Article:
The administration of the US president on Wednesday announced a new package of military aid to Ukraine. For the first time, it will include shells for tanks “Abrams” with depleted uranium. In addition, the Pentagon will supply Ukraine with ammunition for HIMARS salvo launchers, Javelin anti-tank systems, tactical navigation and communication systems, and other equipment and ammunition. The total cost of the package is 175 million dollars.
Depleted uranium is used to increase the armor penetration of projectiles, as well as in tank armor. It has low radioactivity and is not a nuclear weapon. Nevertheless, plans to supply such ammunition to Ukraine have drawn sharp criticism from the Kremlin. Moscow placed nuclear weapons in Belarus, referring to plans for such deliveries from Great Britain.
At the moment, there is no consensus on how dangerous the use of depleted uranium for military purposes can be for human health. The US used shells and tank armor with its content in hostilities in the Persian Gulf and in Kosovo. Subsequent reports did not reveal an unequivocal connection with the diseases of the military or local residents.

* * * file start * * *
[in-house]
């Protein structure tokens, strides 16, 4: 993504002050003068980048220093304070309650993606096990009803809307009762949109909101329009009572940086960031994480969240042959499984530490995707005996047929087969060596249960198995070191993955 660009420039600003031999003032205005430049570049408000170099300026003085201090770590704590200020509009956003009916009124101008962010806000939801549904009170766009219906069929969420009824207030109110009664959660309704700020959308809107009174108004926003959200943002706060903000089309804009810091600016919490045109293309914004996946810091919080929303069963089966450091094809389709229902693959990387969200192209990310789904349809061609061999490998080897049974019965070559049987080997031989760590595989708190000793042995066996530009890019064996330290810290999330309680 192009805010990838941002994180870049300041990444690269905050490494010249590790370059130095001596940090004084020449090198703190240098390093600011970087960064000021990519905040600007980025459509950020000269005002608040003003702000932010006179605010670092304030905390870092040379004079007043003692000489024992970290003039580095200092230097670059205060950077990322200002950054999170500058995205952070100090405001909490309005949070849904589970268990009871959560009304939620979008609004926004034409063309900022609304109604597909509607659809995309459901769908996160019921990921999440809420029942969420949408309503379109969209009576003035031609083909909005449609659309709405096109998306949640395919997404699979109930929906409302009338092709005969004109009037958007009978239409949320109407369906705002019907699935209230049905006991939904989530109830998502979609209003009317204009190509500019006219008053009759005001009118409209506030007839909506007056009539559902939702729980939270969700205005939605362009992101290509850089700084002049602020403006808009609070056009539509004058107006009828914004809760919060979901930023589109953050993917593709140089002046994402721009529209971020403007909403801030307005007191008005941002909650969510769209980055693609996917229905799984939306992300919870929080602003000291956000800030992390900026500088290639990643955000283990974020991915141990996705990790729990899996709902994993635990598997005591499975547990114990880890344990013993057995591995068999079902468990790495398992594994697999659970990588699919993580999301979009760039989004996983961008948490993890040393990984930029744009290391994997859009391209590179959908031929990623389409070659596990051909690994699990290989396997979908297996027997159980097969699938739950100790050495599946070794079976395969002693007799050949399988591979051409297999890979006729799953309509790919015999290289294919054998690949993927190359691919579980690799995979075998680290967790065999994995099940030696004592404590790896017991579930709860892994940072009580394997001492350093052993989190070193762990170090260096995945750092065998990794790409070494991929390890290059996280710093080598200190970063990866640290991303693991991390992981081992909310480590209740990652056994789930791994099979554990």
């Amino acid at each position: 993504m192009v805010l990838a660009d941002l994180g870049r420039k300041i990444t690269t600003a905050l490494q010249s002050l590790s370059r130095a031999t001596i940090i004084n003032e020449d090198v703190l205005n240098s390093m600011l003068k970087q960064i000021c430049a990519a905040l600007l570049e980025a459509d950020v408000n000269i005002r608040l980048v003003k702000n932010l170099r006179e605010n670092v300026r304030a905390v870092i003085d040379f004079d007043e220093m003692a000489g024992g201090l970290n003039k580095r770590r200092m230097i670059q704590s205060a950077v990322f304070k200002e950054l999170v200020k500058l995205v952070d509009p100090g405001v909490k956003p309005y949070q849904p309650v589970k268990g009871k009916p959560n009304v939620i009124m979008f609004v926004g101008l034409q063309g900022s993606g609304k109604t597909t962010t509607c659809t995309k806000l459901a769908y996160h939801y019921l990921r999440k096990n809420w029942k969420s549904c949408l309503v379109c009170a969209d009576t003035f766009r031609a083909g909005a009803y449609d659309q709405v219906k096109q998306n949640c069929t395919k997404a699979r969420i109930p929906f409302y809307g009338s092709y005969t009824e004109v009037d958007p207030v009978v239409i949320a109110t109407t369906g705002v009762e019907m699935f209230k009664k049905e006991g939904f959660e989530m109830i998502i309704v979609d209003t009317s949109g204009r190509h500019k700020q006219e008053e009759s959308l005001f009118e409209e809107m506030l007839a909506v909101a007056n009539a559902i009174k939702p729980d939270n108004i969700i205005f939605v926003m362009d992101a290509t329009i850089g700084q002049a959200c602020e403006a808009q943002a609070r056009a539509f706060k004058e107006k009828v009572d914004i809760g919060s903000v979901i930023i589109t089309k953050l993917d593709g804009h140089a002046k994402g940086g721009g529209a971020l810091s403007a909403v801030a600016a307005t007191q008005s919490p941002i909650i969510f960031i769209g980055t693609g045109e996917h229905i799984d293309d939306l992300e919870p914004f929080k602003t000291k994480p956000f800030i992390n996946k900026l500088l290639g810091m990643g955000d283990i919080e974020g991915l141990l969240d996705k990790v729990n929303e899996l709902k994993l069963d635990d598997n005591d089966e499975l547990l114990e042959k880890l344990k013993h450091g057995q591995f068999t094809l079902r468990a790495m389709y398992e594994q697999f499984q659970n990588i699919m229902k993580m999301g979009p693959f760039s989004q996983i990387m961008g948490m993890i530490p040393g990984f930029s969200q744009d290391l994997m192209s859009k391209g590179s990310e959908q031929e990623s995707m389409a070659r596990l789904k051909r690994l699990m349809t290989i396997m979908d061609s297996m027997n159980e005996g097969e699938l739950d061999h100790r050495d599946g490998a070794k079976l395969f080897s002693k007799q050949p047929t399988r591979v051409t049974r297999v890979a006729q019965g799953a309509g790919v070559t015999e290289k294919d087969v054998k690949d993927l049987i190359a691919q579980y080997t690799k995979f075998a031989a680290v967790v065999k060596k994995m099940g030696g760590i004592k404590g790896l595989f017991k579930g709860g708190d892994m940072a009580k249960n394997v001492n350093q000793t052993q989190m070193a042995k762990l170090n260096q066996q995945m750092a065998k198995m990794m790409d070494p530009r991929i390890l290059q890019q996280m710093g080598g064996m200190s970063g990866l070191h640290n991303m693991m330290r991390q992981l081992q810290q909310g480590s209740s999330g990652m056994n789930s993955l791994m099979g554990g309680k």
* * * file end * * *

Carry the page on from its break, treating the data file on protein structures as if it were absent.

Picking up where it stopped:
However, the UN and the IAEA demand to abandon its use. They indicate that, in addition to radioactivity, depleted uranium is a heavy metal, which in itself is harmful to health. In addition, soil pollution will intensify the already serious environmental damage already caused by the war in Ukraine.
Also, on September 6, the leaders of the American Senate from both major parties – Republican and Democratic – spoke in favor of further support for Ukraine.
“We must continue to support our friends in Ukraine, even more than before, while the counteroffensive against Putin’s forces is in full swing,” said the leader of the Democratic majority in the Senate, Chuck Schumer. Republican leader Mitch McConnell called for “continued investment in America’s military-industrial base to support our partners in today’s struggle and help our forces deter tomorrow’s threats.”
President Joe Biden in August asked Congress to approve additional spending by the end of the year in the amount of 40 billion dollars, including 24 billion dollars for Ukraine and other international needs. The decision must be made by October 1.